The revolutions carry their own points, sometimes to the ruin of those who set them on foot. The proof that war also is within the highest right, is a marked benefactor in the hands of Divine Providence, is its morale. The war gave back integrity to this erring and immoral nation. It charged with power, peaceful, amiable men, to whose life war and discord were abhorrent. What an infusion of character went out from this and other colleges! What an infusion of character down to the ranks! The experience has been uniform that it is the gentle soul that makes the firm hero after all. It is easy to recall the mood in which our young men, snatched from every peaceful pursuit, went to the war. Many of them had never handled a gun. They said, “It is not in me to resist. I go because I must. It is a duty which I shall never forgive myself if I decline. I do not know that I can make a soldier. I may be very clumsy. Perhaps I shall be timid; but you can rely on me. Only one thing is certain, I can well die, but I cannot afford to misbehave.”
In fact the infusion of culture and tender humanity from these scholars and idealists who went to the war in their own despite,—God knows they had no fury for killing their old friends and countrymen,—had its signal and lasting effect. It was found that enthusiasm was a more potent ally than science and munitions of war without it. “It is a principle of war,” said Napoleon, “that when you can use the thunderbolt you must prefer it to the cannon.” Enthusiasm was the thunderbolt. Here in this little Massachusetts, in smaller Rhode Island, in this little nest of New England republics it flamed out when the guilty gun was aimed at Sumter.
Mr. Chairman, standing here in Harvard College, the parent of all the colleges; in Massachusetts, the parent of all the North; when I consider her influence on the country as a principal planter of the Western States, and now, by her teachers, preachers, journalists and books, as well as by traffic and production, the diffuser of religious, literary and political opinion;—and when I see how irresistible the convictions of Massachusetts are in these swarming populations,—I think the little state bigger than I knew. When her blood is up she has a fist big enough to knock down an empire. And her blood was roused. Scholars changed the black coat for the blue. A single company in the forty-fourth Massachusetts regiment contained thirty-five sons of Harvard. You all know as well as I the story of these dedicated men, who knew well on what duty they went,—whose fathers and mothers said of each slaughtered son, “We gave him up when he enlisted.” One mother said, when her son was offered the command of the first negro regiment, “If he accepts it, I shall be as proud as if I had heard that he was shot.” These men, thus tender, thus high-bred, thus peaceable, were always in the front and always employed. They might say, with their forefathers the old Norse Vikings, “We sung the mass of lances from morning until evening.” And in how many cases it chanced, when the hero had fallen, they who came by night to his funeral on the morrow returned to the warpath to show his slayers the way to death!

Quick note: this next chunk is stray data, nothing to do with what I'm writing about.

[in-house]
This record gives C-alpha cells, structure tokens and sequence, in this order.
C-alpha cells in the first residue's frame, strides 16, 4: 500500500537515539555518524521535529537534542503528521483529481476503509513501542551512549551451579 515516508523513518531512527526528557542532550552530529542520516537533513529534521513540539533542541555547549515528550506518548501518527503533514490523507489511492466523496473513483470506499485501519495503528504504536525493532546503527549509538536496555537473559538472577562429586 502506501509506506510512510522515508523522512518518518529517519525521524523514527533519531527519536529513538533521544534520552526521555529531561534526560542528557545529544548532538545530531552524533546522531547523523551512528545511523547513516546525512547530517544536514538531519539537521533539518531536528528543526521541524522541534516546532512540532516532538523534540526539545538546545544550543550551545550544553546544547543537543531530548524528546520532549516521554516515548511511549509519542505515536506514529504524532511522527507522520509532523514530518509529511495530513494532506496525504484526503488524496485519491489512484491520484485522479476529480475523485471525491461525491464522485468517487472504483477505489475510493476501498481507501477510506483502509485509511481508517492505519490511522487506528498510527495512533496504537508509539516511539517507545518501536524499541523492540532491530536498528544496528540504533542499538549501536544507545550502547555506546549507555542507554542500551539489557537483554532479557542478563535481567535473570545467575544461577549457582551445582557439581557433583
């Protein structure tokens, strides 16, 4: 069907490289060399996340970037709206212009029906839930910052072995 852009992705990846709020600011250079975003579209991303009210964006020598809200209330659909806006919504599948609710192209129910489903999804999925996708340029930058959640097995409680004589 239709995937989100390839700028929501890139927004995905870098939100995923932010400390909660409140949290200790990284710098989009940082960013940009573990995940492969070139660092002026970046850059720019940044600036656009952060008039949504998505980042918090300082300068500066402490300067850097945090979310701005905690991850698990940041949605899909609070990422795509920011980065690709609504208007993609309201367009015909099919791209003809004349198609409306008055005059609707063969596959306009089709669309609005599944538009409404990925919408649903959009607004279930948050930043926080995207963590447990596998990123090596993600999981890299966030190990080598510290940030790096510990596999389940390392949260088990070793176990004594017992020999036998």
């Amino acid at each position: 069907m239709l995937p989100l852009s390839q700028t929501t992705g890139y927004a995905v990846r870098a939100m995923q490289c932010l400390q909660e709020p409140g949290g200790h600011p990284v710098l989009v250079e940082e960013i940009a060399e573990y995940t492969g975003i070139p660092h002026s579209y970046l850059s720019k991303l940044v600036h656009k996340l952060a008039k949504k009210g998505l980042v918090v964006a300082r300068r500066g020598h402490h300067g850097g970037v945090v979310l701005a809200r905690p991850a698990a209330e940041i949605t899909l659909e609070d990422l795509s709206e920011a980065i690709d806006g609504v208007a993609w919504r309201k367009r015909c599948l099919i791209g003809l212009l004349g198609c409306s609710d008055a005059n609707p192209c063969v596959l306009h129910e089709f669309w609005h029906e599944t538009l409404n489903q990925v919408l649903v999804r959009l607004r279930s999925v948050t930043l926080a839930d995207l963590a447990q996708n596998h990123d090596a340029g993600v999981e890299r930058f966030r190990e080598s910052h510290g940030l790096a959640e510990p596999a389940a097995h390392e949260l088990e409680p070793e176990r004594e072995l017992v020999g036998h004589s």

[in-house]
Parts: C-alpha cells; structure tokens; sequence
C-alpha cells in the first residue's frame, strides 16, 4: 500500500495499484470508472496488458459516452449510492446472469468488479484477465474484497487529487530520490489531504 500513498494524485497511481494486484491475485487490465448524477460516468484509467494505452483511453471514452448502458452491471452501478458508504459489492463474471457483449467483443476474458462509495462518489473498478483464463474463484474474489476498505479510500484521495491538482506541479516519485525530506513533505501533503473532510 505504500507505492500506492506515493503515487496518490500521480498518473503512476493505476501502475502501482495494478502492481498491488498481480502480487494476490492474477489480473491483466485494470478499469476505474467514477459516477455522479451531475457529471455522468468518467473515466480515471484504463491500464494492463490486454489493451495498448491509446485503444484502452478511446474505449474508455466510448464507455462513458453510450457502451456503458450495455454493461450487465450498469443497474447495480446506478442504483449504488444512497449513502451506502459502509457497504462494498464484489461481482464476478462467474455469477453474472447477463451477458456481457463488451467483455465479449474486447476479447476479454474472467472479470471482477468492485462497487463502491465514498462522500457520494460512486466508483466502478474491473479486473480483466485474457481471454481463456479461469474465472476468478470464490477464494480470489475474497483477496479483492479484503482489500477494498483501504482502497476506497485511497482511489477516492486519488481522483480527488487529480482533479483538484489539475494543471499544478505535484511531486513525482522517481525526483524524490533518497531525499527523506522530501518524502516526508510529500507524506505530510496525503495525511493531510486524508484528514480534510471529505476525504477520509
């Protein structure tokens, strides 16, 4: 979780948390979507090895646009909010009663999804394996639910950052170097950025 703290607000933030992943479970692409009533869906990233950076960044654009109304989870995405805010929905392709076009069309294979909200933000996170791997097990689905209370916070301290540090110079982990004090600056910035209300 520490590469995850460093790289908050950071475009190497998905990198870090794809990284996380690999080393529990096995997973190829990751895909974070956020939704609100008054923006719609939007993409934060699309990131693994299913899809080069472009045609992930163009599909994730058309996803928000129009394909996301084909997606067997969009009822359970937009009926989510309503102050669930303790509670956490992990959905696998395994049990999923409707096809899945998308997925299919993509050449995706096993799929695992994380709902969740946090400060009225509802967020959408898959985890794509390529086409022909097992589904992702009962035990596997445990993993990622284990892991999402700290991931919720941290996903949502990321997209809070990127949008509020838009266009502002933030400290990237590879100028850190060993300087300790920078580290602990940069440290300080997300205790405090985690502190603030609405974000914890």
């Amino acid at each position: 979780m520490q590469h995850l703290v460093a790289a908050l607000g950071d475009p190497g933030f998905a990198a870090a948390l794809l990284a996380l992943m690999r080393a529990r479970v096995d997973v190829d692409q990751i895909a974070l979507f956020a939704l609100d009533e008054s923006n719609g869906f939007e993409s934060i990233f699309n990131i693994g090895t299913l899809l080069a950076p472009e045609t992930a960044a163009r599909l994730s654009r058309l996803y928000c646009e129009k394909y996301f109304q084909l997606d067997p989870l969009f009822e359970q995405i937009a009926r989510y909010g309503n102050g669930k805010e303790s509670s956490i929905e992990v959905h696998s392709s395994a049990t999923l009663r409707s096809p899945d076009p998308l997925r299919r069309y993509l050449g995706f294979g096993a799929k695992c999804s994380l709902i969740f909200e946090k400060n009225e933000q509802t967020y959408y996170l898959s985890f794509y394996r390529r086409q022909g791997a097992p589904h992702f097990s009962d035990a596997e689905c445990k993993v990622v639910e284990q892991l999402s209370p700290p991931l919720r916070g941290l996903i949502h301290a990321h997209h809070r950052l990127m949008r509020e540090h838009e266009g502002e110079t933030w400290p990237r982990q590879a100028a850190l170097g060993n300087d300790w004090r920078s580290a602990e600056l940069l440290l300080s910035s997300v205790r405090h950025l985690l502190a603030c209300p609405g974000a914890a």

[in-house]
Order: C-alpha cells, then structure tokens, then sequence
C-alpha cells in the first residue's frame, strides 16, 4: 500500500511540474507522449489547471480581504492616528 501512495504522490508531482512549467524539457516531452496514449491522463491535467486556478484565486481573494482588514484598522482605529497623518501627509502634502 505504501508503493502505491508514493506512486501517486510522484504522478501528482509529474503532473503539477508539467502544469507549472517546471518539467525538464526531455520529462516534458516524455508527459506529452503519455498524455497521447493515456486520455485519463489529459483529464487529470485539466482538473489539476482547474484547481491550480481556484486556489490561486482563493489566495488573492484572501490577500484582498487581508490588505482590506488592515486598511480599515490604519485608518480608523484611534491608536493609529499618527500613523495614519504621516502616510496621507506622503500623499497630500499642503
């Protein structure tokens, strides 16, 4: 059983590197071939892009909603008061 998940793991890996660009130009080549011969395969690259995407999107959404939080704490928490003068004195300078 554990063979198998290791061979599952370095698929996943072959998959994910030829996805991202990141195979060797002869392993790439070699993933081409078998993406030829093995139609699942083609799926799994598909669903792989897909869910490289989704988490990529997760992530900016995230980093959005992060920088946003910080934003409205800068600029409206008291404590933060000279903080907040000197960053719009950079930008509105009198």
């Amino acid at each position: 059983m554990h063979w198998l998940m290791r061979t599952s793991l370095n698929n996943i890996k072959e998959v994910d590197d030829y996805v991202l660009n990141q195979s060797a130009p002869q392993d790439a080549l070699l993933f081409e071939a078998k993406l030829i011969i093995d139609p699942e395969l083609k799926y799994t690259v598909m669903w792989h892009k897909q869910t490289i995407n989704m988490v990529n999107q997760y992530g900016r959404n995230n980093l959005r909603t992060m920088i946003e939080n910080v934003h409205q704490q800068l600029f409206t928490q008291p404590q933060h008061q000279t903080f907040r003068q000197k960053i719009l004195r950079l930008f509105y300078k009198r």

Ah! young brothers, all honor and gratitude to you,—you, manly defenders, Liberty's and Humanity's body-guard! We shall not again disparage America, now that we have seen what men it will bear. We see—we thank you for it—a new era, worth to mankind all the treasure and all the lives it has cost; yes, worth to the world the lives of all this generation of American men, if they had been demanded.